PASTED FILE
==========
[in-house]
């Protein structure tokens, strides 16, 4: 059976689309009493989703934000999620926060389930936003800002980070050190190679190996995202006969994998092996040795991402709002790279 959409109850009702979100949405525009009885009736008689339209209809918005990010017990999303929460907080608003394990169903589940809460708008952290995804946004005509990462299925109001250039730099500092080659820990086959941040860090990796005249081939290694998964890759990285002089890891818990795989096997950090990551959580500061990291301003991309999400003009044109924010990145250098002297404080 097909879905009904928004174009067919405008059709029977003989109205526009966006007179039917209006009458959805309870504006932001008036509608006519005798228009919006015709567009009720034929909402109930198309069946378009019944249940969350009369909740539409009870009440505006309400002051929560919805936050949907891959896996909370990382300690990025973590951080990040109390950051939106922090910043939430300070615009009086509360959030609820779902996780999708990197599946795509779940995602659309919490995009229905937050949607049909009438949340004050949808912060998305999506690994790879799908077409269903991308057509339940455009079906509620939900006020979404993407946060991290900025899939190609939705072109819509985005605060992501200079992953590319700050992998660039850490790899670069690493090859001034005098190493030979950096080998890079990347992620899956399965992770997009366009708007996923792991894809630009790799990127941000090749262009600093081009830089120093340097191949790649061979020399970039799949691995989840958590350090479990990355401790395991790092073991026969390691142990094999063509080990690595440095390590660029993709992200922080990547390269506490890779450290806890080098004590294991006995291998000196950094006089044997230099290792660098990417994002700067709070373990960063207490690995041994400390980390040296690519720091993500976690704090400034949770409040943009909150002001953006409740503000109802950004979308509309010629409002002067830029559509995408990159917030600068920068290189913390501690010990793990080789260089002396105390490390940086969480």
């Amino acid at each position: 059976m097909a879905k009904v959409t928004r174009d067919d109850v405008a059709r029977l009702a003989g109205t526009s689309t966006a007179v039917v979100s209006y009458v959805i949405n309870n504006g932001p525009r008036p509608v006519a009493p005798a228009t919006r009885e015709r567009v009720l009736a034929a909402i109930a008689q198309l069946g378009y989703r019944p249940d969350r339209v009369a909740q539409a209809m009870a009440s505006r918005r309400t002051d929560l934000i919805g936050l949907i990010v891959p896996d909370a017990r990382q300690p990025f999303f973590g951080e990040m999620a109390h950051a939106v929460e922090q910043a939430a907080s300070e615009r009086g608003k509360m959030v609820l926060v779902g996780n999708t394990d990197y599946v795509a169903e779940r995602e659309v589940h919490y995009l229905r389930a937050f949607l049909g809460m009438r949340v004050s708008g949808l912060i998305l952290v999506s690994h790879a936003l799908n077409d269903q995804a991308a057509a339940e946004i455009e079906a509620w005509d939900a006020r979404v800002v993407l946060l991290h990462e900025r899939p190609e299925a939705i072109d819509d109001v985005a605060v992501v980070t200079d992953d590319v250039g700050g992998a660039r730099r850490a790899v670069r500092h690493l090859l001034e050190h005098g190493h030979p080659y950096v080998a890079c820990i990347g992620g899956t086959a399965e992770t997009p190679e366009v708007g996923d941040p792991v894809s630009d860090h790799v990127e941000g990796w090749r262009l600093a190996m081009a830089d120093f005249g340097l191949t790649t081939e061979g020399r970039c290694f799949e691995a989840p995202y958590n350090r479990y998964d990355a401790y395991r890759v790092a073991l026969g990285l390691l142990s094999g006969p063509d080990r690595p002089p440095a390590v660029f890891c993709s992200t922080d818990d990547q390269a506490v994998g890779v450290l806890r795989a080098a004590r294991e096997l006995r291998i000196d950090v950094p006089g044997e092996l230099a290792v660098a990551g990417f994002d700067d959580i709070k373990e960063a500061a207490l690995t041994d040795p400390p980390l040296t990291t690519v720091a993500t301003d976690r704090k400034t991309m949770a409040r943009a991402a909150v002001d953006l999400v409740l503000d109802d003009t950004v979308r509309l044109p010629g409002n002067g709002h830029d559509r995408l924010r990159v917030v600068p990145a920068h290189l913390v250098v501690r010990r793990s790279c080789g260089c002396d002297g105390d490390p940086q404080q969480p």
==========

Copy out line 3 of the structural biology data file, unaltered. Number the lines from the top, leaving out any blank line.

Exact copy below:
């Amino acid at each position: 059976m097909a879905k009904v959409t928004r174009d067919d109850v405008a059709r029977l009702a003989g109205t526009s689309t966006a007179v039917v979100s209006y009458v959805i949405n309870n504006g932001p525009r008036p509608v006519a009493p005798a228009t919006r009885e015709r567009v009720l009736a034929a909402i109930a008689q198309l069946g378009y989703r019944p249940d969350r339209v009369a909740q539409a209809m009870a009440s505006r918005r309400t002051d929560l934000i919805g936050l949907i990010v891959p896996d909370a017990r990382q300690p990025f999303f973590g951080e990040m999620a109390h950051a939106v929460e922090q910043a939430a907080s300070e615009r009086g608003k509360m959030v609820l926060v779902g996780n999708t394990d990197y599946v795509a169903e779940r995602e659309v589940h919490y995009l229905r389930a937050f949607l049909g809460m009438r949340v004050s708008g949808l912060i998305l952290v999506s690994h790879a936003l799908n077409d269903q995804a991308a057509a339940e946004i455009e079906a509620w005509d939900a006020r979404v800002v993407l946060l991290h990462e900025r899939p190609e299925a939705i072109d819509d109001v985005a605060v992501v980070t200079d992953d590319v250039g700050g992998a660039r730099r850490a790899v670069r500092h690493l090859l001034e050190h005098g190493h030979p080659y950096v080998a890079c820990i990347g992620g899956t086959a399965e992770t997009p190679e366009v708007g996923d941040p792991v894809s630009d860090h790799v990127e941000g990796w090749r262009l600093a190996m081009a830089d120093f005249g340097l191949t790649t081939e061979g020399r970039c290694f799949e691995a989840p995202y958590n350090r479990y998964d990355a401790y395991r890759v790092a073991l026969g990285l390691l142990s094999g006969p063509d080990r690595p002089p440095a390590v660029f890891c993709s992200t922080d818990d990547q390269a506490v994998g890779v450290l806890r795989a080098a004590r294991e096997l006995r291998i000196d950090v950094p006089g044997e092996l230099a290792v660098a990551g990417f994002d700067d959580i709070k373990e960063a500061a207490l690995t041994d040795p400390p980390l040296t990291t690519v720091a993500t301003d976690r704090k400034t991309m949770a409040r943009a991402a909150v002001d953006l999400v409740l503000d109802d003009t950004v979308r509309l044109p010629g409002n002067g709002h830029d559509r995408l924010r990159v917030v600068p990145a920068h290189l913390v250098v501690r010990r793990s790279c080789g260089c002396d002297g105390d490390p940086q404080q969480p």